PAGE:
A power pole that snapped and caused one of the St Patrick's Day bushfires looked "like saw dust" in the hours after the blaze tore through the south-west, a court has heard.
Elizabeth Kenna, whose property is at The Sisters near Terang, gave evidence during a committal hearing at the Warrnambool Magistrates Court on Wednesday.
Electricity giant Powercor has been charged with six offences laid after the St Patrick's Day bushfires in March 2018.
The charges related to two incidents, one involving a power pole that snapped on a property at The Sisters, sparking a fire known as the Garvoc blaze, which wiped out at least two houses, 4000 hectares and stock.
Mrs Kenna said she observed the power at her home "flickering" in the moments before the fire started.
She said she could see dust and "squally" winds before flames were observed below a power pole located on her property.
Ms Kenna said "things were totally out of control" and it was too dangerous to approach the power pole but that she attended at daylight with her husband and neighbour.
"(The pole) was just like sawdust," she said.
"It was disintegrating."
The second charge related to clashing conductors at Terang that sparked what was known as the Terang/Cobden fire on St Patrick's Day, destroying more than 20 houses.
Terang hobby farmer Lauren Benallack told the court of the moment she saw a firework-like explosion at the town's substation before it went up in flames.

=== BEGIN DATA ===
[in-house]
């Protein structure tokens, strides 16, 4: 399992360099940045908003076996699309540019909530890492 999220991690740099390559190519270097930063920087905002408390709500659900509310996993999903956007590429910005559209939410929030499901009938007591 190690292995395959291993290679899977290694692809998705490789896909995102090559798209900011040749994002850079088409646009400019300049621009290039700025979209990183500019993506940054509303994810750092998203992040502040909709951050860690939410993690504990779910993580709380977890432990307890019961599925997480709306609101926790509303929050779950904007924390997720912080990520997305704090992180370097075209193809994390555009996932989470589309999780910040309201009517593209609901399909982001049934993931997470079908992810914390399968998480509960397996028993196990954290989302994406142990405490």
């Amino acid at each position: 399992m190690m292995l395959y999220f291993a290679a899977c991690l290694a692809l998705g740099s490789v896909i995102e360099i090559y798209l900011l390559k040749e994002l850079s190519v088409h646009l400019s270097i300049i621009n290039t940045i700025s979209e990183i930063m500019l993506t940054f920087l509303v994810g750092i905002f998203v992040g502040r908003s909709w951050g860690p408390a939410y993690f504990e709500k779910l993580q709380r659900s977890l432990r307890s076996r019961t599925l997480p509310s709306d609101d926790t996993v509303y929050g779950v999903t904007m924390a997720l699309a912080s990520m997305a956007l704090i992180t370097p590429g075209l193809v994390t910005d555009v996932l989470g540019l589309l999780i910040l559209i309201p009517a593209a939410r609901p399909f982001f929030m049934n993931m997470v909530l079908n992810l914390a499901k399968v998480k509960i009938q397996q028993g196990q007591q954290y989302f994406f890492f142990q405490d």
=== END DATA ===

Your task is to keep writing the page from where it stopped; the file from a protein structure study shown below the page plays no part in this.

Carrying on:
She said she was at home in Terang having dinner with her father at 8pm on March 17, 2018.
She said there were about three paddocks between her property and the Terang power station, which was in clear view from her dining area.
Ms Benallack said she saw a single flash emanate from the substation.
"It was like a light globe exploding, like a firework," she said.
She said the fire started straight away, spreading quickly due to strong winds.
Ms Benallack said she was "a bit panicky" and immediately rang 000 before alerting her neighbours and then driving her children to safety.
When she returned, the fire had travelled right up to her back fence line, about 20 metres from her home.
She said hoses and buckets were used before firefighters arrived and the fire was put out.
The court heard Ms Benallack lost fencing and chickens.
Magistrate Kieran Gilligan and legal representatives on Tuesday attended the site where the two clashing conductors sparked the Terang/Cobden fire.
Energy Safe Victoria work practice advisor Robert Oldfield told the court there was evidence of "shine damage", which occured when two conductors make contact with each other, causing them to short circuit, melt or get "very, very hot".
He said a video recorded in 2018 by a Powercor asset performance officer showed the conductor's range of movement, which he said was "indicative of what could be expected as a conductor clash occurring".
He said that indication was "significant enough to provide reasonable doubt from my perspective that that was most likely the cause".
The court heard that corrective and safety works had been undertaken at the site since the 2018 bushfire.
The hearing before Magistrate Kieran Gilligan continues today.
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